Peter Scholze wants to rebuild much of modern mathematics, starting from one of its cornerstones. Now, he has received validation for a proof at the heart of his quest from an unlikely source: a computer.
Although most mathematicians doubt that machines will replace the creative aspects of their profession any time soon, some acknowledge that technology will have an increasingly important role in their research — and this particular feat could be a turning point towards its acceptance.
Scholze, a number theorist, set forth the ambitious plan — which he co-created with his collaborator Dustin Clausen from the University of Copenhagen — in a series of lectures in 2019 at the University of Bonn, Germany, where he is based. The two researchers dubbed it ‘condensed mathematics’, and they say it promises to bring new insights and connections between fields ranging from geometry to number theory.
Other researchers are paying attention: Scholze is considered one of mathematics’ brightest stars and has a track record of introducing revolutionary concepts. Emily Riehl, a mathematician at Johns Hopkins University in Baltimore, Maryland, says that if Scholze and Clausen’s vision is realized, the way mathematics is taught to graduate students in 50 years’ time could be very different than it is today. “There are a lot of areas of mathematics that I think in the future will be affected by his ideas,” she says.
Until now, much of that vision rested on a technical proof so involved that even Scholze and Clausen couldn’t be sure it was correct. But earlier this month, Scholze announced that a project to check the heart of the proof using specialized computer software had been successful.
Mathematicians have long used computers to do numerical calculations or manipulate complex formulas. In some cases, they have proved major results by making computers do massive amounts of repetitive work — the most famous being a proof in the 1970s that any map can be coloured with just four different colours, and without filling any two adjacent countries with the same colour.
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But systems known as proof assistants go deeper. The user enters statements into the system to teach it the definition of a mathematical concept — an object — based on simpler objects that the machine already knows about. A statement can also just refer to known objects, and the proof assistant will answer whether the fact is ‘obviously’ true or false on the basis of its current knowledge. If the answer is not obvious, the user has to enter more details. Proof assistants thus force the user to lay out the logic of their arguments in a rigorous way, and they fill in simpler steps that human mathematicians had consciously or unconsciously skipped.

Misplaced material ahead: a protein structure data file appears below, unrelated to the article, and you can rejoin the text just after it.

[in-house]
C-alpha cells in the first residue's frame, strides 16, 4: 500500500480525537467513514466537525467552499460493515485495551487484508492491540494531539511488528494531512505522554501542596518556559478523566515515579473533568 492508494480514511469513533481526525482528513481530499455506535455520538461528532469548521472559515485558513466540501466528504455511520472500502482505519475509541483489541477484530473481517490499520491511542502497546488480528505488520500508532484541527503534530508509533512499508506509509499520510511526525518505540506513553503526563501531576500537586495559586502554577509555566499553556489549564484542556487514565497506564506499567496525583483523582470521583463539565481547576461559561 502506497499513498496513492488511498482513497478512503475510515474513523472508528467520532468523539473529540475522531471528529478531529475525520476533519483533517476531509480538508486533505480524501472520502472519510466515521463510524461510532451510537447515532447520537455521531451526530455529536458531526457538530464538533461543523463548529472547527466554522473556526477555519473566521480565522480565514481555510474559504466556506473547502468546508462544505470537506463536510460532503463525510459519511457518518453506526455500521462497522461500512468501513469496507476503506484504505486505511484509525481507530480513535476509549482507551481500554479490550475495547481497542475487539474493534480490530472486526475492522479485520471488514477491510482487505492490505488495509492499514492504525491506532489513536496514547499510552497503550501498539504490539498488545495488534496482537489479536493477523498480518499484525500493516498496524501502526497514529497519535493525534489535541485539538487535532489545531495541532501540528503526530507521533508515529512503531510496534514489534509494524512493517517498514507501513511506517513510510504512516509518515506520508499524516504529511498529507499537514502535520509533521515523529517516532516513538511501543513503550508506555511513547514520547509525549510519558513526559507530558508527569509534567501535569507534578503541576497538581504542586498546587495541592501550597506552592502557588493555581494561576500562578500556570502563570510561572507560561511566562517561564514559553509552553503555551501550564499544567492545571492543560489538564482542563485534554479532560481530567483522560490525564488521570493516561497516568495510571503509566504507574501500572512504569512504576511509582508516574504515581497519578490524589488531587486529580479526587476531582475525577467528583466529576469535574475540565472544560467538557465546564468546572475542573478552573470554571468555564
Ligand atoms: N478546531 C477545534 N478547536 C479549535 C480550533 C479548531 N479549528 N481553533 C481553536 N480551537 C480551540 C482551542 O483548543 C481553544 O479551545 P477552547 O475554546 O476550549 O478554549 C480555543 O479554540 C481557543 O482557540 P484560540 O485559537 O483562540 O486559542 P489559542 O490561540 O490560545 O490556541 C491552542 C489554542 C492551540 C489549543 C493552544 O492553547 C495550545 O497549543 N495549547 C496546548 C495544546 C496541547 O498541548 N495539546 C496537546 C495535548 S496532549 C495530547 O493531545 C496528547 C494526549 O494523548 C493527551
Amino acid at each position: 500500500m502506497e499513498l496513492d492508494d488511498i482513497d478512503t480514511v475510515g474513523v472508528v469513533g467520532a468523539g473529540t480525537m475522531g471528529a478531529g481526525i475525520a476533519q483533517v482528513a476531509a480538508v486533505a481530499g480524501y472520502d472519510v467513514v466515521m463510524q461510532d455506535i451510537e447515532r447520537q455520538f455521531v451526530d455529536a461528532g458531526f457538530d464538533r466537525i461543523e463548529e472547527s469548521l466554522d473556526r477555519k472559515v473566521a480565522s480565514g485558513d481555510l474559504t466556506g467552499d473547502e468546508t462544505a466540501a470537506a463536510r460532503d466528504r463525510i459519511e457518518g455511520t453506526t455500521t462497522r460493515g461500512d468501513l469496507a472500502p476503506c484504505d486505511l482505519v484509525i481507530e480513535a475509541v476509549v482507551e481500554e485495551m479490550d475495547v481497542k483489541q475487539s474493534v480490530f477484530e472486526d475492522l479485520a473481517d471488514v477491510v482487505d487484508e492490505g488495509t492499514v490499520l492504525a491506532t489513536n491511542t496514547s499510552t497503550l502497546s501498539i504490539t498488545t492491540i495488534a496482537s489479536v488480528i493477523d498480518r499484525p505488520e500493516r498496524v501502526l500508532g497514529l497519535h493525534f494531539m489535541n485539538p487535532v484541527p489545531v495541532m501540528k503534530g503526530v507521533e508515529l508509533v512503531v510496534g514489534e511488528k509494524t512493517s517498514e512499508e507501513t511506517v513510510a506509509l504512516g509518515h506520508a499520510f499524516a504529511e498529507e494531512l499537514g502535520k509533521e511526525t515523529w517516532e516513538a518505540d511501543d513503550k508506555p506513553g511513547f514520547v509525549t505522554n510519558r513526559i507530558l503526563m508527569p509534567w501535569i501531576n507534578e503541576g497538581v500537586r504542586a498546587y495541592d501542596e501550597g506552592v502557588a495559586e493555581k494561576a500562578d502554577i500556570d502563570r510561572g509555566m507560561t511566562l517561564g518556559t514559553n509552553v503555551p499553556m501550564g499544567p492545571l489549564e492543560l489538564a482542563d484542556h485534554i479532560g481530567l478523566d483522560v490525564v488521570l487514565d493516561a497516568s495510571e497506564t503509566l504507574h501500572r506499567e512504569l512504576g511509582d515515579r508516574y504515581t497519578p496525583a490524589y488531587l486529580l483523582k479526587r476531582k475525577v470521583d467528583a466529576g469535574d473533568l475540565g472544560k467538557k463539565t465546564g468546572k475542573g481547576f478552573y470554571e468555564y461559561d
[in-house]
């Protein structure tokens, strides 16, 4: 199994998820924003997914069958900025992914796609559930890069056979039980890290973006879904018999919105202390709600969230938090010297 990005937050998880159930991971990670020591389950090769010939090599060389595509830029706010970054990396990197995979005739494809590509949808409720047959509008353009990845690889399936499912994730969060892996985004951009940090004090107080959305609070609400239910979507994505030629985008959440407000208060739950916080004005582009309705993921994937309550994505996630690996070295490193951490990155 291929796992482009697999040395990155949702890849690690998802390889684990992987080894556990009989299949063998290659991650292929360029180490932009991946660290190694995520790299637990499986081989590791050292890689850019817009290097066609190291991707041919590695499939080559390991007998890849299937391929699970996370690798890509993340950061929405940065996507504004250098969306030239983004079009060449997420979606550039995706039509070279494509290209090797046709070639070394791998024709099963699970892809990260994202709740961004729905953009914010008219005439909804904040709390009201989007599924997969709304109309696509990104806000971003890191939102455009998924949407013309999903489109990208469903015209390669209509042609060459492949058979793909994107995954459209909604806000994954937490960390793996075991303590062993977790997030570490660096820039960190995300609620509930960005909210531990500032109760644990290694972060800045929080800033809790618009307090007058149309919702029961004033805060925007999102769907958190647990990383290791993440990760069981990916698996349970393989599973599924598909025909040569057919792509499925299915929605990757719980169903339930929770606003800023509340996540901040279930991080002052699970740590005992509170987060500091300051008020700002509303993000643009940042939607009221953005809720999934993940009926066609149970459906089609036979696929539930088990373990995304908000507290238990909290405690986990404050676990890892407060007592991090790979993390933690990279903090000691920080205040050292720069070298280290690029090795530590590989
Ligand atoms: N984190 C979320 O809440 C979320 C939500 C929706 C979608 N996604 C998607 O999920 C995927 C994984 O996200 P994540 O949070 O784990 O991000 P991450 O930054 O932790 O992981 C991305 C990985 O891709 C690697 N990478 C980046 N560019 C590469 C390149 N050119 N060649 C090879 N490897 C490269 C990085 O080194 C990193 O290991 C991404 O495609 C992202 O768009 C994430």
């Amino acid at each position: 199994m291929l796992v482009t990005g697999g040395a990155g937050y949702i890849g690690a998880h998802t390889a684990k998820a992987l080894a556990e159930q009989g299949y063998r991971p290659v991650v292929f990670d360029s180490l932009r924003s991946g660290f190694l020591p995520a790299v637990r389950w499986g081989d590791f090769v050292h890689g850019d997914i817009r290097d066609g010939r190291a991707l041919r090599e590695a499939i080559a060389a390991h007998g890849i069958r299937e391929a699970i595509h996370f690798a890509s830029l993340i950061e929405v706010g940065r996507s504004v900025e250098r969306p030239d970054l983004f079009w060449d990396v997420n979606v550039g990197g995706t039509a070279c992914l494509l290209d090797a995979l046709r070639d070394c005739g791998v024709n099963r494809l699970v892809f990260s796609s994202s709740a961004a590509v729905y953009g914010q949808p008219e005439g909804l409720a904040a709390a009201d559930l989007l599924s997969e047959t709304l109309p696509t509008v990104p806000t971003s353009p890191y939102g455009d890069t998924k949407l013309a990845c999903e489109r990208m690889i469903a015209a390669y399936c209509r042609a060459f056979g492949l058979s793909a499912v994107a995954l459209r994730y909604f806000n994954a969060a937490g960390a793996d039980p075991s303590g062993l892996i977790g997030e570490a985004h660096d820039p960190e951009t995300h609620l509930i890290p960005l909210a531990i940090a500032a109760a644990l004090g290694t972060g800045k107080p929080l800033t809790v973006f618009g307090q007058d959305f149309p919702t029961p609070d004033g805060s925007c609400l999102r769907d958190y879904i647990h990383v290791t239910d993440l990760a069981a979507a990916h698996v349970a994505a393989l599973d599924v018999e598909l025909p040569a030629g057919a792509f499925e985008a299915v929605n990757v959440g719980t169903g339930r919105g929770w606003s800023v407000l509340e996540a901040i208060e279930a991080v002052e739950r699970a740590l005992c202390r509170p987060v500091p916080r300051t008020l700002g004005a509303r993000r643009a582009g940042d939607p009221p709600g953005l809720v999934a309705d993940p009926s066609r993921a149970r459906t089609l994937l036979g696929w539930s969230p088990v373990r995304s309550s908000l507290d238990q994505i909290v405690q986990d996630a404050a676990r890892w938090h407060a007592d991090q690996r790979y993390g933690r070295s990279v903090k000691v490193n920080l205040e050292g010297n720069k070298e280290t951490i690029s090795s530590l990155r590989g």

Once researchers have done the hard work of translating a set of mathematical concepts into a proof assistant, the program generates a library of computer code that can be built on by other researchers and used to define higher-level mathematical objects. In this way, proof assistants can help to verify mathematical proofs that would otherwise be time-consuming and difficult, perhaps even practically impossible, for a human to check.
Proof assistants have long had their fans, but this is the first time that they have had a major role at the cutting edge of a field, says Kevin Buzzard, a mathematician at Imperial College London who was part of a collaboration that checked Scholze and Clausen’s result. “The big remaining question was: can they handle complex mathematics?” says Buzzard. “We showed that they can.”
And it all happened much faster than anyone had imagined. Scholze laid out his challenge to proof-assistant experts in December 2020, and it was taken up by a group of volunteers led by Johan Commelin, a mathematician at the University of Freiburg in Germany. On 5 June — less than six months later — Scholze posted on Buzzard’s blog that the main part of the experiment had succeeded. “I find it absolutely insane that interactive proof assistants are now at the level that, within a very reasonable time span, they can formally verify difficult original research,” Scholze wrote.
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The crucial point of condensed mathematics, according to Scholze and Clausen, is to redefine the concept of topology, one of the cornerstones of modern maths. A lot of the objects that mathematicians study have a topology — a type of structure that determines which of the object’s parts are close together and which aren’t. Topology provides an idea of shape, but one that is more malleable than those of familiar, school-level geometry: in topology, any transformation that does not tear an object apart is admissible. For example, any triangle is topologically equivalent to any other triangle — or even to a circle — but not to a straight line.